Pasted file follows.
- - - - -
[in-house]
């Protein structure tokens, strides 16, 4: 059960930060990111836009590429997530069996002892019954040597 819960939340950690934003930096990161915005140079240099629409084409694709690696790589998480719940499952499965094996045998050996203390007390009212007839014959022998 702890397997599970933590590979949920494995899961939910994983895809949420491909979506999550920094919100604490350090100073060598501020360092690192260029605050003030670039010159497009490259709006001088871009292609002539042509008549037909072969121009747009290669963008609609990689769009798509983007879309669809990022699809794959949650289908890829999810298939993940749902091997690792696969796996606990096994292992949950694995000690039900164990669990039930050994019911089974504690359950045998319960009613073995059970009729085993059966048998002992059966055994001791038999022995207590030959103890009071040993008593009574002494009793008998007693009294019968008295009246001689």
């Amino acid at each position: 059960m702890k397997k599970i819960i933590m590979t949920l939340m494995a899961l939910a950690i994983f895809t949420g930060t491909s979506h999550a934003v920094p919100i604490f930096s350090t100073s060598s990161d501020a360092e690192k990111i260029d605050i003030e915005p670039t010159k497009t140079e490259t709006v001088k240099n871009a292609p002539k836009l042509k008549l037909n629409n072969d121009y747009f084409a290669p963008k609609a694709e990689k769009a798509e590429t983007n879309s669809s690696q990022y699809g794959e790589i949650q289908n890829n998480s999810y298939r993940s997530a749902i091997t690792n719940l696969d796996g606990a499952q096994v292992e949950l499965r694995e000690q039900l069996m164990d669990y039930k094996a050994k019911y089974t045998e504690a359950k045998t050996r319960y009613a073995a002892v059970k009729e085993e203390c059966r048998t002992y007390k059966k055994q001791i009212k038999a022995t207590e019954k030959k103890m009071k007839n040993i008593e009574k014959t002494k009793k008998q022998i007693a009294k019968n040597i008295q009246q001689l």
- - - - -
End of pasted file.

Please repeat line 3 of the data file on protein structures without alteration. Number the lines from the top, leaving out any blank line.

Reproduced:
């Amino acid at each position: 059960m702890k397997k599970i819960i933590m590979t949920l939340m494995a899961l939910a950690i994983f895809t949420g930060t491909s979506h999550a934003v920094p919100i604490f930096s350090t100073s060598s990161d501020a360092e690192k990111i260029d605050i003030e915005p670039t010159k497009t140079e490259t709006v001088k240099n871009a292609p002539k836009l042509k008549l037909n629409n072969d121009y747009f084409a290669p963008k609609a694709e990689k769009a798509e590429t983007n879309s669809s690696q990022y699809g794959e790589i949650q289908n890829n998480s999810y298939r993940s997530a749902i091997t690792n719940l696969d796996g606990a499952q096994v292992e949950l499965r694995e000690q039900l069996m164990d669990y039930k094996a050994k019911y089974t045998e504690a359950k045998t050996r319960y009613a073995a002892v059970k009729e085993e203390c059966r048998t002992y007390k059966k055994q001791i009212k038999a022995t207590e019954k030959k103890m009071k007839n040993i008593e009574k014959t002494k009793k008998q022998i007693a009294k019968n040597i008295q009246q001689l």